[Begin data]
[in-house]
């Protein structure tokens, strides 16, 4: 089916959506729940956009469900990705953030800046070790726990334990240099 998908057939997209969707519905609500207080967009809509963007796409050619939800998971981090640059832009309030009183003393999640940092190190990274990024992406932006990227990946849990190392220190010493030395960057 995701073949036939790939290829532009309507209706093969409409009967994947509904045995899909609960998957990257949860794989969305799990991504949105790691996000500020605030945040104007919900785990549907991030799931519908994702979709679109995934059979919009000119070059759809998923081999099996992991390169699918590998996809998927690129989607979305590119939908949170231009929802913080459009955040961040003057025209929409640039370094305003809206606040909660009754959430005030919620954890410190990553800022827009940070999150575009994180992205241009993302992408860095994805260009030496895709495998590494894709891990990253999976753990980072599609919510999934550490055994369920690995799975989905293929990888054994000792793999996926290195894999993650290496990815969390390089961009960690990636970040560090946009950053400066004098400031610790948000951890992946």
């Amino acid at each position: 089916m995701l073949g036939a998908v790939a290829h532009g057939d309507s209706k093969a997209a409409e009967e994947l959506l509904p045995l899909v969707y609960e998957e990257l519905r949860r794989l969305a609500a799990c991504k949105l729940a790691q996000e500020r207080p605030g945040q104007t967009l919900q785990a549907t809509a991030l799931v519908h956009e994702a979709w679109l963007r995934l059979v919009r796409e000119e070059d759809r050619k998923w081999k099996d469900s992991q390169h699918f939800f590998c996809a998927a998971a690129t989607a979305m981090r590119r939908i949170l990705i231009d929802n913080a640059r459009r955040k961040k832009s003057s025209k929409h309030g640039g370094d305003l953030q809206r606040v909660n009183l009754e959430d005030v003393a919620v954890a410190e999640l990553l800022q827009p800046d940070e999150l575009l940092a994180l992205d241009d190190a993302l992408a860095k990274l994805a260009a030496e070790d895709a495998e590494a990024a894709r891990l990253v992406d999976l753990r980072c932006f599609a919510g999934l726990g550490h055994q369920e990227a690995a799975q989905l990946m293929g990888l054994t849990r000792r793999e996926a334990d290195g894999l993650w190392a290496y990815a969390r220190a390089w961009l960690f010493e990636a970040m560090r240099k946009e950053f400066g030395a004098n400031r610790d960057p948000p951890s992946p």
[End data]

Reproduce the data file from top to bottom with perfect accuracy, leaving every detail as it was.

[in-house]
């Protein structure tokens, strides 16, 4: 089916959506729940956009469900990705953030800046070790726990334990240099 998908057939997209969707519905609500207080967009809509963007796409050619939800998971981090640059832009309030009183003393999640940092190190990274990024992406932006990227990946849990190392220190010493030395960057 995701073949036939790939290829532009309507209706093969409409009967994947509904045995899909609960998957990257949860794989969305799990991504949105790691996000500020605030945040104007919900785990549907991030799931519908994702979709679109995934059979919009000119070059759809998923081999099996992991390169699918590998996809998927690129989607979305590119939908949170231009929802913080459009955040961040003057025209929409640039370094305003809206606040909660009754959430005030919620954890410190990553800022827009940070999150575009994180992205241009993302992408860095994805260009030496895709495998590494894709891990990253999976753990980072599609919510999934550490055994369920690995799975989905293929990888054994000792793999996926290195894999993650290496990815969390390089961009960690990636970040560090946009950053400066004098400031610790948000951890992946």
């Amino acid at each position: 089916m995701l073949g036939a998908v790939a290829h532009g057939d309507s209706k093969a997209a409409e009967e994947l959506l509904p045995l899909v969707y609960e998957e990257l519905r949860r794989l969305a609500a799990c991504k949105l729940a790691q996000e500020r207080p605030g945040q104007t967009l919900q785990a549907t809509a991030l799931v519908h956009e994702a979709w679109l963007r995934l059979v919009r796409e000119e070059d759809r050619k998923w081999k099996d469900s992991q390169h699918f939800f590998c996809a998927a998971a690129t989607a979305m981090r590119r939908i949170l990705i231009d929802n913080a640059r459009r955040k961040k832009s003057s025209k929409h309030g640039g370094d305003l953030q809206r606040v909660n009183l009754e959430d005030v003393a919620v954890a410190e999640l990553l800022q827009p800046d940070e999150l575009l940092a994180l992205d241009d190190a993302l992408a860095k990274l994805a260009a030496e070790d895709a495998e590494a990024a894709r891990l990253v992406d999976l753990r980072c932006f599609a919510g999934l726990g550490h055994q369920e990227a690995a799975q989905l990946m293929g990888l054994t849990r000792r793999e996926a334990d290195g894999l993650w190392a290496y990815a969390r220190a390089w961009l960690f010493e990636a970040m560090r240099k946009e950053f400066g030395a004098n400031r610790d960057p948000p951890s992946p």